P.S. This is my favorite cover of the year. Love it.

Published by Balzer + Bray, May17, 2016
eARC obtained from Edelweiss
416 pages

Rating: 5/5





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Saturday, May 14, 2016

Stacking the Shelves - Surprise! More Books!

It's really no surprise. I got a couple new books this week.

For Review:
Incognita by Kristen Lippert-Martin book cover
Incognita, by Kristen Lippert-Martin from Edelweiss
Sequel to Tabula Rasa

Replica, by Lauren Oliver from Edelweiss
It's Lauren Oliver

So that's what caught my eye this week. How about you? What's new on your TBR? Be sure to visit our hosts, Team Tynga's Reviews. Thanks for stopping by.






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Tuesday, May 10, 2016

Book Review: Summer Days and Summer Nights: Twelve Love Stories (that didn't grab my attention)

Summer Days and Summer Nights is a compilation edited by Stephanie Perkins. I quit reading after five stories. Maybe I'm just not in the mood, but none of these stories really grabbed me.

It's not that they were bad, but they just didn't stand out. They didn't make my heart pound. I didn't connect with the characters. I often have difficulty with short stories because it's hard to connect, but I wanted to give these a chance because I really enjoyed (gave it 5 hats!) My True Love Gave to Me: Twelve Holiday Stories, also edited by Perkins and written by some of the same authors.

So, like I said, maybe I'm not in the mood. I have too many books I'm looking forward to so I decided to quit on this one.

If you've read this and there is one particular story you think I shouldn't miss, please let me know.

Published by St. Martin's Griffin, May 17, 2016
eARC obtained from NetGalley
156/400 pages

Rating: DNF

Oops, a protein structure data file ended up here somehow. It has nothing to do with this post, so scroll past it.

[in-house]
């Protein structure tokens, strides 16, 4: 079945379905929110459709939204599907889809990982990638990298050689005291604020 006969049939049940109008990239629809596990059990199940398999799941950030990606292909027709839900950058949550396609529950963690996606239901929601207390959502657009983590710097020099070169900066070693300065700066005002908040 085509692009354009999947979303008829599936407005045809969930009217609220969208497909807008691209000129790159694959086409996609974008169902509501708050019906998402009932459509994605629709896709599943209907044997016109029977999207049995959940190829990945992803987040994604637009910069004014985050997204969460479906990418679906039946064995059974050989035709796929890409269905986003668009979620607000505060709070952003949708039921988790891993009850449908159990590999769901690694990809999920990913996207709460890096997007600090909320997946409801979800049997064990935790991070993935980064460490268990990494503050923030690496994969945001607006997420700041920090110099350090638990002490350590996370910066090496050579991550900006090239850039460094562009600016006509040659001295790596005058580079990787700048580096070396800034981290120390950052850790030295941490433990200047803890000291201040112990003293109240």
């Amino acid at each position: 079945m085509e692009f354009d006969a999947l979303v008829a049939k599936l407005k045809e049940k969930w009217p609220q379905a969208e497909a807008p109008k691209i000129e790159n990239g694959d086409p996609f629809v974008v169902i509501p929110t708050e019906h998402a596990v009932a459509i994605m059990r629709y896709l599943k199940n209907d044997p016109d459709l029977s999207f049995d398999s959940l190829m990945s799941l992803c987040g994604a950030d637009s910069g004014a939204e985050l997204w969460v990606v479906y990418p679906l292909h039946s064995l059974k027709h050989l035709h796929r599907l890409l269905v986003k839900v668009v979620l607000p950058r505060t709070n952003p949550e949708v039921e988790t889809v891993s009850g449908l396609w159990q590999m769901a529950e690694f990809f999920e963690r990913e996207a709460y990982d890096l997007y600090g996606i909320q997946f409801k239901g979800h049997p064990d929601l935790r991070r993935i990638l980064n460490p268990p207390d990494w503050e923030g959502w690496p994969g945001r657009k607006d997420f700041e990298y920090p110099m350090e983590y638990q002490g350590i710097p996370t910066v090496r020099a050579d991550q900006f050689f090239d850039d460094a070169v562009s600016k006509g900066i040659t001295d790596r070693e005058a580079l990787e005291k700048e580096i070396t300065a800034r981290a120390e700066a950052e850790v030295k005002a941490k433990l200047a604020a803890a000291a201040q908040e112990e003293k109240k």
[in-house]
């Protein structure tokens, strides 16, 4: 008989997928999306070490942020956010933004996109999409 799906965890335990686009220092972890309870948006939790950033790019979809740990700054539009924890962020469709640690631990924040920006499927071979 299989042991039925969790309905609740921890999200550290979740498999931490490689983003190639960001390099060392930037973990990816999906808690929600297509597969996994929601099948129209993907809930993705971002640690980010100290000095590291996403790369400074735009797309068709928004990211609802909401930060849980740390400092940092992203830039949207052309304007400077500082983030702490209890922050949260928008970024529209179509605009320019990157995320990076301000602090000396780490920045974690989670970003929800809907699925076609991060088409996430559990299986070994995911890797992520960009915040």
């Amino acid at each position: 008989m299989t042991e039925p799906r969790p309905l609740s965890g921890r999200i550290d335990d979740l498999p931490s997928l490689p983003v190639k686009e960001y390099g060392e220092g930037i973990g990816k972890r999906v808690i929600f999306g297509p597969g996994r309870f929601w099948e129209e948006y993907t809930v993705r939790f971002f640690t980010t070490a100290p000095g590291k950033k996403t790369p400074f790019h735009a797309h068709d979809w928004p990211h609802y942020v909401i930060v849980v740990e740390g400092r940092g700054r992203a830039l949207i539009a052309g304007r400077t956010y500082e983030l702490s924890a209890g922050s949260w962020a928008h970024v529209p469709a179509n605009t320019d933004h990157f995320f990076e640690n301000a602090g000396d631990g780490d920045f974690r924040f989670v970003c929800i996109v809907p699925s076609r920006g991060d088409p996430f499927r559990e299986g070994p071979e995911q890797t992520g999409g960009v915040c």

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Monday, May 9, 2016

October Mourning, by Leslea Newman

October Mourning by Leslea Newman book cover and review
October Mourning: A Song for Matthew Shepard was written to commemorate and remember the brutal murder of Matthew Shepard, a gay student, in Wyoming in 1998.

I'm a very tolerant person. I can understand why people don't agree with me (about anything, not just homosexuality), but I don't understand how someone can get so violent because of a difference of opinion. I guess I'm a "live and let live" kind of person. Why can't everyone be?

October Mourning made me emotional. No one deserves to suffer like that. No one's family and friends should have to live with this memory. There just isn't any reason that makes any sense for this to have happened.

October Mourning is beautifully written in verse and is easy to understand. The author makes it clear that the thoughts expressed in the poems are her own, but she has included extensive notes explaining each poem and the truths that inspired it.

October Mourning is a quick, but very powerful read that I plan to offer to a lot of students. It helps that it is on our Abe Lincoln Award List for 2017.

Published by Candlewick, 2012
Copy obtained from the library
111 pages

Rating: 4/5





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Saturday, May 7, 2016

Stacking the Shelves -- Thinking About Summer Reading

Another one-book week for me. And that's OK. Because I have a huge stack from the library that I'll be working on over the summer.